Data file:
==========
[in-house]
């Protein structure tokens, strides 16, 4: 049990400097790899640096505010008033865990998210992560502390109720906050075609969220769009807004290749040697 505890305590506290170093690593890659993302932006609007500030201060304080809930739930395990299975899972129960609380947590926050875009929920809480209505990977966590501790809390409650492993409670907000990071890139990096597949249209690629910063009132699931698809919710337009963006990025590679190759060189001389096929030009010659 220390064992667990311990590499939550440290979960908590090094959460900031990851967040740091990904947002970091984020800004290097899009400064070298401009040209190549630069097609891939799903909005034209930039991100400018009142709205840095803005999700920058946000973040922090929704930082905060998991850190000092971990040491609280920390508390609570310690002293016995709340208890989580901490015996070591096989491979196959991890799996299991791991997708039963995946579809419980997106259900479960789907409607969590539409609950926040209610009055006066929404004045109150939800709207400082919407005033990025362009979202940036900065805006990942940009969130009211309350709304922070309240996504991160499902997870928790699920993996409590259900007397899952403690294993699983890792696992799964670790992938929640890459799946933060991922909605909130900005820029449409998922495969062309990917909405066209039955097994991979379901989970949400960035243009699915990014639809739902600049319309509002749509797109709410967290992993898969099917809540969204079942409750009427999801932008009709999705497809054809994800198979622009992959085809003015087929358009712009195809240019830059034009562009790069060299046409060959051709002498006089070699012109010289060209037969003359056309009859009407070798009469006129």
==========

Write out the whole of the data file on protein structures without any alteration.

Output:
[in-house]
């Protein structure tokens, strides 16, 4: 049990400097790899640096505010008033865990998210992560502390109720906050075609969220769009807004290749040697 505890305590506290170093690593890659993302932006609007500030201060304080809930739930395990299975899972129960609380947590926050875009929920809480209505990977966590501790809390409650492993409670907000990071890139990096597949249209690629910063009132699931698809919710337009963006990025590679190759060189001389096929030009010659 220390064992667990311990590499939550440290979960908590090094959460900031990851967040740091990904947002970091984020800004290097899009400064070298401009040209190549630069097609891939799903909005034209930039991100400018009142709205840095803005999700920058946000973040922090929704930082905060998991850190000092971990040491609280920390508390609570310690002293016995709340208890989580901490015996070591096989491979196959991890799996299991791991997708039963995946579809419980997106259900479960789907409607969590539409609950926040209610009055006066929404004045109150939800709207400082919407005033990025362009979202940036900065805006990942940009969130009211309350709304922070309240996504991160499902997870928790699920993996409590259900007397899952403690294993699983890792696992799964670790992938929640890459799946933060991922909605909130900005820029449409998922495969062309990917909405066209039955097994991979379901989970949400960035243009699915990014639809739902600049319309509002749509797109709410967290992993898969099917809540969204079942409750009427999801932008009709999705497809054809994800198979622009992959085809003015087929358009712009195809240019830059034009562009790069060299046409060959051709002498006089070699012109010289060209037969003359056309009859009407070798009469006129």